When Mike and I first moved here, we took an impromptu road trip, and stopped off in Valparaiso for literally 5 minutes. It was a miserable, cloudy day, and we mostly saw the ugly port littered with freight ships. That was two months ago, and since then, every Chilean and tourist goes out of their way to tell us to give "Valpo" another chance.
So I did.
Scroll down below if you want to see a video of my Valpo experience!
I intentionally chose a sunny day to visit, smack in the middle of the week to avoid crowds. The bus system in Chile is incredibly efficient, and there are buses out to Valpo every 10 minutes. Couldn't get easier.
While there are numerous options, I always go to “Pajaritos” metro station and use the terminal there.
VALPARAISO WALKING TOUR
HOUR 1: HAVEN'T CHANGED MY MIND ABOUT VALPO
90 minutes later, I was strolling through the streets of Valpo with camera in hand, and a few landmarks to guide my trip. As I walked on Ave. Pedro Montt, I was still very confused as to why people were obsessed with this port city. It was filled with street vendors selling useless crap, endless rows of sopaipilla stands, accompanied by a few unsavory characters. Bleh.
HOUR 2: SUN'S OUT, MAYBE THIS ISN'T SO BAD
Here's what you need to know about Valparaiso - it's made up of 40-something hills, and hidden in those windy cerros are the gems of this city. It's amazing to see Valpo change the higher up you go - more colorful, prettier restaurants, and better views. I wasn't really sure where I was going, but I knew I needed to check off a couple of must-see graffiti sightings so I let Google Maps guide me as I made my way up.
Funicular - this was my first time, and it was adorable and underwhelming at the same time. It only lasts for 10 seconds, but it's a fun way to avoid trudging up a hill and only costs 10 cents. Here's a poorly shot video to help explain:
And check out this view!
HOUR 3: I THINK I GET IT NOW
By 3pm, the sun's rays reflected off the colorful homes and showed off the city in a different (ie better) way. I was so happy!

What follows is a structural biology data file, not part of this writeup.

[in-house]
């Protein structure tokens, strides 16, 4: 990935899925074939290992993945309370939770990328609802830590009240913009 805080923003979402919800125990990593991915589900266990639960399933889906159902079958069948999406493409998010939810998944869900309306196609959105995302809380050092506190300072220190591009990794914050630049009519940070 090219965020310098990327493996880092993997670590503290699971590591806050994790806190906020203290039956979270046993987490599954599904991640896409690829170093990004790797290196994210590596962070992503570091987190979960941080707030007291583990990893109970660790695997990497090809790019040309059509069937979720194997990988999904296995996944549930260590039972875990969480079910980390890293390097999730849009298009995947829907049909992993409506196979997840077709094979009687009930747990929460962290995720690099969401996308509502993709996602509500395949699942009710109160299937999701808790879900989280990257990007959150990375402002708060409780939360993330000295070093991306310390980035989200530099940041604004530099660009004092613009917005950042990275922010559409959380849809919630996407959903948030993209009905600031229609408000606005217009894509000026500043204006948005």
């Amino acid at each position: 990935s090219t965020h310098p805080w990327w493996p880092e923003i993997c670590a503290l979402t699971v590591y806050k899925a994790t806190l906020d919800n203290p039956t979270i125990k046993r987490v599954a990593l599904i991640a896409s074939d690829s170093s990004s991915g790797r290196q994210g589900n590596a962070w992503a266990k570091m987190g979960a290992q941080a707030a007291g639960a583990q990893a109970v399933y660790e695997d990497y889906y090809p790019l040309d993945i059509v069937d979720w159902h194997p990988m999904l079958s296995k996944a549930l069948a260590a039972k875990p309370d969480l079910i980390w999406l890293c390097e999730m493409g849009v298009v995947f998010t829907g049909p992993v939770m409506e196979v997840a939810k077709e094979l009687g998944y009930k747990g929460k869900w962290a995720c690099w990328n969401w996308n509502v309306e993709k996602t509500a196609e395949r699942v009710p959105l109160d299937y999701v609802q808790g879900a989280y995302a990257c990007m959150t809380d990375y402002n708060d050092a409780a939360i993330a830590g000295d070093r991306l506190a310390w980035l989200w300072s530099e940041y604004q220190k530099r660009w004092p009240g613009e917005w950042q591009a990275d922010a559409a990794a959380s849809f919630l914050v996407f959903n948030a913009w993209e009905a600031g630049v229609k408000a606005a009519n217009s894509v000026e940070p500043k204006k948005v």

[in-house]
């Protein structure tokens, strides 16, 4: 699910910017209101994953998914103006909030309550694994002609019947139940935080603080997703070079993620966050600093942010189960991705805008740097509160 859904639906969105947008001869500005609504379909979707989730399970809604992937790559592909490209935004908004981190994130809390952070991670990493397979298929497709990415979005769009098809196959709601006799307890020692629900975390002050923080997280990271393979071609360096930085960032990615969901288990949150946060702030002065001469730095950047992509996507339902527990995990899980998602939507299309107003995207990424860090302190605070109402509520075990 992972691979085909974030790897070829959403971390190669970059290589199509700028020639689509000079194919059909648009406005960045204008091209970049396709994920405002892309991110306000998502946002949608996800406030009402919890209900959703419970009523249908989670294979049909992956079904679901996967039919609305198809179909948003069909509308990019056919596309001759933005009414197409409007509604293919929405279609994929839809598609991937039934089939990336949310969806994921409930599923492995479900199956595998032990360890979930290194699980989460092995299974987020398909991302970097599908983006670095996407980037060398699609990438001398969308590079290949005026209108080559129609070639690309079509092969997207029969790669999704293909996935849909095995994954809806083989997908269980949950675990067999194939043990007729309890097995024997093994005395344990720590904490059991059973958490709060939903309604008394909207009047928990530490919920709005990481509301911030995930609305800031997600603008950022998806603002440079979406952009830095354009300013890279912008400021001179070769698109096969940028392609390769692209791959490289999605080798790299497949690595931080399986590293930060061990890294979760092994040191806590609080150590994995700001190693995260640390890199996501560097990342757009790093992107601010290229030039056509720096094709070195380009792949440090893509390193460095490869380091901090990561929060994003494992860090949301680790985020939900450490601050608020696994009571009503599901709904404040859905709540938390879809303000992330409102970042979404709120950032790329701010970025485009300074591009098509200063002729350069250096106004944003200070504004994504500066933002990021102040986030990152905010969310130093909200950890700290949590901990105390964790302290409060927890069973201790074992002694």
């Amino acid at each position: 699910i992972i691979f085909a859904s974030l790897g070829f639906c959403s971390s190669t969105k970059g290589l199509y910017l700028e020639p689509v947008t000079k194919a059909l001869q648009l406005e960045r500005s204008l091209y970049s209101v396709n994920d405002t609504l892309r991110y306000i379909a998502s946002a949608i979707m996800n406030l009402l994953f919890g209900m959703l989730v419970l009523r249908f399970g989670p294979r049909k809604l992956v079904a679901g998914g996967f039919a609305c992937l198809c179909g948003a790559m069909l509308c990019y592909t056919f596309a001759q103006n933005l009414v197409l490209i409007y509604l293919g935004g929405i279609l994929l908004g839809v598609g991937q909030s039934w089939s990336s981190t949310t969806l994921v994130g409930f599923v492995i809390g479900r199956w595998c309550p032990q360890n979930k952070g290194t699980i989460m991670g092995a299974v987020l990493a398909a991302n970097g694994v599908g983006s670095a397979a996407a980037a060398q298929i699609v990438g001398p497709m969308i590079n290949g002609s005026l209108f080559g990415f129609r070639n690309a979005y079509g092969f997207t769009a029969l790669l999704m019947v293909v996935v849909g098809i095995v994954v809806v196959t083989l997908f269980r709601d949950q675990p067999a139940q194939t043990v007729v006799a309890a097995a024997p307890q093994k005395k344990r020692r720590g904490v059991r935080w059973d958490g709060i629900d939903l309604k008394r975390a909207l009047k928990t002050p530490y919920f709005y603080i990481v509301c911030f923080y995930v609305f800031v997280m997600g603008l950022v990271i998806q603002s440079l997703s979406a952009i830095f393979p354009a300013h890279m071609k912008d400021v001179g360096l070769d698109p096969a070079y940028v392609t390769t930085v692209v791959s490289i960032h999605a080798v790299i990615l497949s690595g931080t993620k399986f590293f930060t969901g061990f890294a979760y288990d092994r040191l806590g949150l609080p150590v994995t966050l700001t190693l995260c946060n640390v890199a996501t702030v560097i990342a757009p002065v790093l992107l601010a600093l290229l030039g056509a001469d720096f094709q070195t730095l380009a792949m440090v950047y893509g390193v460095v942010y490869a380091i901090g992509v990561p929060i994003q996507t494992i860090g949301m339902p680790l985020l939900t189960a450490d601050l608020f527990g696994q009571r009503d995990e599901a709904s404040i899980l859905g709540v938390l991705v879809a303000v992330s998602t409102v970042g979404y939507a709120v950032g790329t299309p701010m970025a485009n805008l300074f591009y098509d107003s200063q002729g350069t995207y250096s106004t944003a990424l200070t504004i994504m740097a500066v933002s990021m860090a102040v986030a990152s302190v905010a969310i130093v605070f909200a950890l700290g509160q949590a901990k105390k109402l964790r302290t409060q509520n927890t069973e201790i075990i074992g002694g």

I never put my camera down for a second; at every turn, there was something to capture, a mural to stare at and pretend I understood its meaning. The two famous ones are the "Piano Stairs' and "Happies, not Hippies", but oddly enough, they were the most underwhelming.
I checked them off the list, and kept walking to meet my tour guide!
VALPARAISO STREET ART TOUR: GraFREEti
As I've mentioned before, Santiago and its surrounding cities have many free walking tours. A lot of blogs recommended the Grafreeti street art tour, so at 3:30pm, I met my tour guide in the plaza. Luckily, I was the only one so I got a private tour!
Eddy is a Chilean native who grew up in Brooklyn, and he's been a graffiti artist for 13(!) years. He knew anything and everything there is to know about Valparaiso's art scene. Anytime I pointed to a mural, he knew the artist, and the meaning behind it. He was also well-versed in Chilean history, philosophy and could have probably talked to me about tagging and graffiti for days.
He's the one who introduced me to my favorite street art murals, which I've shown below.
MY FAVORITE VALPARAISO STREET ART
#1: LA PLUMA DEL CONDOR (The condor's feather) by Piuke
This is done by the self-described Mapuche (mah-poo-chay) artist Piuke (Mapuche are one of the indigenous groups in Chile). As part of a young man's initiation into manhood, he had to climb one of the tallest mountains in the world, wait to spot a condor's nest and grab its feather. This rite of passage is beautifully depicted in the mural below, you have to see it for yourself to appreciate its beauty.
#2: YOUNG GIRL by Mr. Papillon
Admittedly, this is one of the more popular murals in Valparaiso, but for good reason. Mr. Papillon spent a year traveling through Latin America, and this mural of a happy, carefree girl is a representation of the places he visited, marked by bold, beautiful colors and a vibrant culture. How can you not be happy when you see this?
#3: BOY by Cromo Maniaco
What little I know about this one is from Eddie - Cromo Maniaco is a pseudonym for a Venezuelan street artist who moved to Chile. His work is notable for its striking colors and deep emotional impact of the subject.
#4: REBIRTH by Anis
And finally, we have my girl Anis. She's one of the few female graffiti artists, and you can see her work throughout the streets of Valparaiso. She has a notable style, using faces of women with bright colors of the sunrise and sunset, such as orange, pink and yellow. This one in particular includes beautiful representations of the phoenix, a symbol of life and rebirth. It's so good!
I could write all day about the beauty of Valpo but you have to experience this one for yourself (Mike still doesn't believe me). Come visit! Or just watch the video below: